dermatitis and eczema: itching for answers

dermatitis and eczema: itching for answers PowerPoint PPT Presentation

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PURPOSE. Understand functions of skinUnderstand inflammation in skinUnderstand types of dermatitisHow it is diagnosedHow it is treated. FUNCTIONS OF SKIN. Protect against infections, chemical toxins and physical agents (UV, ionizing radiation)Prevent insensible water lossControl body temperature (thermoregulation)Sensation, communication (psychosocial, sexual, endocrine functions)Self-regeneration and healing.

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dermatitis and eczema: itching for answers

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1. DERMATITIS AND ECZEMA:ITCHING FOR ANSWERS Anthony A. Gaspari, MD Shapiro Professor and Chair Department of Dermatology University of Maryland School of Medicine

3. FUNCTIONS OF SKIN Protect against infections, chemical toxins and physical agents (UV, ionizing radiation) Prevent insensible water loss Control body temperature (thermoregulation) Sensation, communication (psychosocial, sexual, endocrine functions) Self-regeneration and healing

4. TERMINOLOGY Dermatitis = Dermat + itis refers to skin means “inflamed” (thus, inflamed skin) Other examples: arthritis, colitis, encephalitis, etc.


6. CARDINAL FEATURES OF INFLAMMATION Calor (warmth) - increased blood flow Rubor (redness) -dilated blood vessels Dolor (pain)- irritation of nerves in inflamed tissues

7. TYPES OF DERMATITIS Allergic contact dermatitis Irritant contact dermatitis Atopic dermatitis Other types

8. IMPACT OF CONTACT DERMATITIS T-lymphocyte-mediated type IV allergic reaction Commonest specific skin disorder encountered Second commonest dermatosis encountered in Dermatologist office 30% of all occupational disease USA annual cost $250 million/year

10. COMMON ALLERGENS Nickel Jewelry, foods Benzocaine anesthetics Fragrance perfumes, personal care products Mercaptomix rubber gloves Black rubber mix rubber gloves PPD black hair dye Potassium dichromate leather, spackling, detergents Cinammic aldehyde fragrance,toothpaste Quaternium 15 preservative personal care products

11. TREATMENT OF ACD Avoidance! Avoidance! Avoidance! Other

12. TREATMENT OF ACD Topical glucocorticoids Oral antihistamines Compresses Topical Emollients Oral antibiotics Oral glucocorticoids

13. IRRITANT CONTACT DEMATITIS Non-immunologic inflammatory reaction of the skin due to an external agent Varied morphology Clinical types Chemical burns Irritant reactions Acute irritant contact dermatitis Chronic irritant contact dermatitis

14. COMMON IRRITANTS Water Skin cleansers Industrial cleaning agents Acids and alkalis Oils and organic solvents Oxidizing and reducing agents Plants Animal products Miscellaneous

15. CLINICAL EFFECTS OF IRRITANTS Dermatitis Ulcerations Acneiform rashes Miliaria Disorders of pigmentation Alopecia Urticaria Granulomas

16. TREATMENT OF ICD Define/remove exposures Moisturizers Barrier creams Topical glucocorticoids Oral antihistamines

17. ATOPIC DERMATITIS Common immune-mediated inflammatory skin disorder Prevalence in general population in Western industrialized countries: 10-20% Multi-factorial etiology Interactions of genes and environment Family history of disease usually positive for affected blood relatives AD genes localized to certain chromosomes-known genes in these areas control immune response and inflammation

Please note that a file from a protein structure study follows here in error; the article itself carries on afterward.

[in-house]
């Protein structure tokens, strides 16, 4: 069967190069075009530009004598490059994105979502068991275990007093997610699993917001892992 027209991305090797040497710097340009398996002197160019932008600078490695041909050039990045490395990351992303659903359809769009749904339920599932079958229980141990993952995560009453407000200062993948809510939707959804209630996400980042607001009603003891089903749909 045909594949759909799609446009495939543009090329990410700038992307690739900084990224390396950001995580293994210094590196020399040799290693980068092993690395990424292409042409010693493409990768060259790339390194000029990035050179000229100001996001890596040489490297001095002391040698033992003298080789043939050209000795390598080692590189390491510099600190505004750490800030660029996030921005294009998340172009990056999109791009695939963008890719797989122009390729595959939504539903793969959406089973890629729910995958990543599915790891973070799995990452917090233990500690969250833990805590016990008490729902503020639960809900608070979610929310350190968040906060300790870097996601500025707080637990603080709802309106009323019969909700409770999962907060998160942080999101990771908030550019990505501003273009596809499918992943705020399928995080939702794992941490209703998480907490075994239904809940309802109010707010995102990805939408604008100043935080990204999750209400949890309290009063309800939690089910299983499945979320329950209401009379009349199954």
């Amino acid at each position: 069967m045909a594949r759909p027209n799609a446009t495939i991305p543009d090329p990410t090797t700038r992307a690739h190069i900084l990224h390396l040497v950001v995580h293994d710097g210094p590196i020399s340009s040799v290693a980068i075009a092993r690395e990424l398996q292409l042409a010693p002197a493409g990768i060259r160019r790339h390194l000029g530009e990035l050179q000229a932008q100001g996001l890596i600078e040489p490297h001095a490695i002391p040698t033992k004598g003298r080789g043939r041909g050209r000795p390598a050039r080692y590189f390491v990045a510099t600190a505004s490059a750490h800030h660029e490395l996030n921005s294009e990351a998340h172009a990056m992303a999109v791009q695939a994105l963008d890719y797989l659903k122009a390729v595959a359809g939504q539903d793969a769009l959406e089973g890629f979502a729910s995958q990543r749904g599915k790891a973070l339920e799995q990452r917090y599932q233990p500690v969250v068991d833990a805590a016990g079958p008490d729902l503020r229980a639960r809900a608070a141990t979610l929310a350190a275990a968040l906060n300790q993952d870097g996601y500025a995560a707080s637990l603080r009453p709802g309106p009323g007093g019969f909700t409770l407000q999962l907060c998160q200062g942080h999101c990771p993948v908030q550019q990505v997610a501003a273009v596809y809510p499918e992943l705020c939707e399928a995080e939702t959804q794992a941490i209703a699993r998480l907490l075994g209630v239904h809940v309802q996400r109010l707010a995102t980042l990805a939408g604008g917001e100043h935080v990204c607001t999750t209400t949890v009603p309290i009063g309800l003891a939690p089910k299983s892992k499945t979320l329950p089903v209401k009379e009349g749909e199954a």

18. EPIDEMIOLOGY OF ALLERGIC DISEASES Tenfold regional differences in the prevalence of asthma and atopic diseases Allergic diseases more common in westernized environments Asthma and allergy less common in children of animal farmers Asthma and atopy less common in younger siblings Asthma and atopy less common in households with dogs as pets



21. ATOPIC DERMATITIS:SIGNS AND SYMPTOMS Pruritus (itching) Dry, scaly skin Crusted rashes on face, scalp, hands, arms feet or legs Small bumps that open and weep when scratched Redness and swelling of the skin Thickening of the skin (with chronic dermatitis)

22. ATOPIC DERMATITIS:SIGNS AND SYMPTOMS Location of Dermatitis Back of knees and bend of elbows Face Outer part of ankle Neck


25. ATOPIC DERMATITIS:EXACERBATING FACTORS(TRIGGERS) Anxiety/stress Climatic factors Temperature Humidity Irritants Detergents/solvents Wool or other rough material Perspiration Allergens (contact, inhalant & food) Infections (staph and strep)


27. TREATMENT OF ATOPIC DERMATITIS Identify and control “flare factors” Topical treatments Glucocorticosteroids Newer “non-steroidal” TIMs Emollients Moisturizers Baths with added lubricants Systemic treatments Oral antihistamine (a cornerstone of treatment) Oral antibiotics Systemic steroids Immunosuppression (phototherapy, cytotoxic drugs)

28. LIMITATIONS TO TOPICAL STEROID THERAPY Efficacy (do they work as they should?) Skin side effects Atrophy Telangiectasia Striae Perioral dermatitis Risk of cataracts and glaucoma Cushing syndrome and growth retardation HPA-axis suppression

29. TOPICAL STEROID PHOBIA In patients with AD: 73% worried about corticosteroid usage 24% admit non-compliance due to worry Key concerns: Skin thinning (35%) Non-specific long-term effect (24%) Absorption/effect on growth (10%) Br J Dermatol 2000;142:931


31. TOPICAL IMMUNE MODULATORS Two new agents: Tacrolimus (Protopic) 0.1% ointment Pimecrolimus (Elidel) 1.0% cream Derived from fungal polypeptides and Inhibit T-lymphocyte activation; Potent immunosuppressive if given systemically Demonstrated to be effective in childhood and adult AD Don’t cause atrophy of the skin or other steroid side effects Slow acting anti-inflammatory Causes stinging and burn at initiation of therapy; slight increase in skin infections ? Long-term safety not known


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